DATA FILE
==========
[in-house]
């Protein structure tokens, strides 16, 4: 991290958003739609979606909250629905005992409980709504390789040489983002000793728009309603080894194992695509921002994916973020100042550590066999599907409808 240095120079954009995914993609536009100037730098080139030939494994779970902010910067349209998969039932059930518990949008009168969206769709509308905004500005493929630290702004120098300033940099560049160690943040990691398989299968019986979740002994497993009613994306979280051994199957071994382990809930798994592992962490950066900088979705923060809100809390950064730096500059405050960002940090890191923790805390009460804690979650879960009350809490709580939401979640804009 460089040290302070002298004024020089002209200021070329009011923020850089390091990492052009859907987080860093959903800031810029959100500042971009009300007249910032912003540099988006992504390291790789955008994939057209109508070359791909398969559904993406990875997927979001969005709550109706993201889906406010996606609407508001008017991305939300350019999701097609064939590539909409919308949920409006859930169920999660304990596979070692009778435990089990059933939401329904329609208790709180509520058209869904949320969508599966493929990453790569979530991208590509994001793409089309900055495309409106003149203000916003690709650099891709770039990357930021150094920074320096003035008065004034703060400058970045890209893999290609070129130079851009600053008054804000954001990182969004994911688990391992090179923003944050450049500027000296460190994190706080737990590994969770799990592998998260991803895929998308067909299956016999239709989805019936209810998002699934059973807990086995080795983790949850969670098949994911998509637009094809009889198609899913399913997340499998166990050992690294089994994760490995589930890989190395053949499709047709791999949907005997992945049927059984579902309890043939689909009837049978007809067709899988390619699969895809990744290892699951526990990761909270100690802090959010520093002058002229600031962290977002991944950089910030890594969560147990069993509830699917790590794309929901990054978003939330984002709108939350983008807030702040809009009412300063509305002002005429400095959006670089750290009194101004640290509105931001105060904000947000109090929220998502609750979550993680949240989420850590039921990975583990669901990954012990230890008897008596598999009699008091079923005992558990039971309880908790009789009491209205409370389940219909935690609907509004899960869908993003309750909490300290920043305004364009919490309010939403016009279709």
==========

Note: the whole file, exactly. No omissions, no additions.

[in-house]
């Protein structure tokens, strides 16, 4: 991290958003739609979606909250629905005992409980709504390789040489983002000793728009309603080894194992695509921002994916973020100042550590066999599907409808 240095120079954009995914993609536009100037730098080139030939494994779970902010910067349209998969039932059930518990949008009168969206769709509308905004500005493929630290702004120098300033940099560049160690943040990691398989299968019986979740002994497993009613994306979280051994199957071994382990809930798994592992962490950066900088979705923060809100809390950064730096500059405050960002940090890191923790805390009460804690979650879960009350809490709580939401979640804009 460089040290302070002298004024020089002209200021070329009011923020850089390091990492052009859907987080860093959903800031810029959100500042971009009300007249910032912003540099988006992504390291790789955008994939057209109508070359791909398969559904993406990875997927979001969005709550109706993201889906406010996606609407508001008017991305939300350019999701097609064939590539909409919308949920409006859930169920999660304990596979070692009778435990089990059933939401329904329609208790709180509520058209869904949320969508599966493929990453790569979530991208590509994001793409089309900055495309409106003149203000916003690709650099891709770039990357930021150094920074320096003035008065004034703060400058970045890209893999290609070129130079851009600053008054804000954001990182969004994911688990391992090179923003944050450049500027000296460190994190706080737990590994969770799990592998998260991803895929998308067909299956016999239709989805019936209810998002699934059973807990086995080795983790949850969670098949994911998509637009094809009889198609899913399913997340499998166990050992690294089994994760490995589930890989190395053949499709047709791999949907005997992945049927059984579902309890043939689909009837049978007809067709899988390619699969895809990744290892699951526990990761909270100690802090959010520093002058002229600031962290977002991944950089910030890594969560147990069993509830699917790590794309929901990054978003939330984002709108939350983008807030702040809009009412300063509305002002005429400095959006670089750290009194101004640290509105931001105060904000947000109090929220998502609750979550993680949240989420850590039921990975583990669901990954012990230890008897008596598999009699008091079923005992558990039971309880908790009789009491209205409370389940219909935690609907509004899960869908993003309750909490300290920043305004364009919490309010939403016009279709």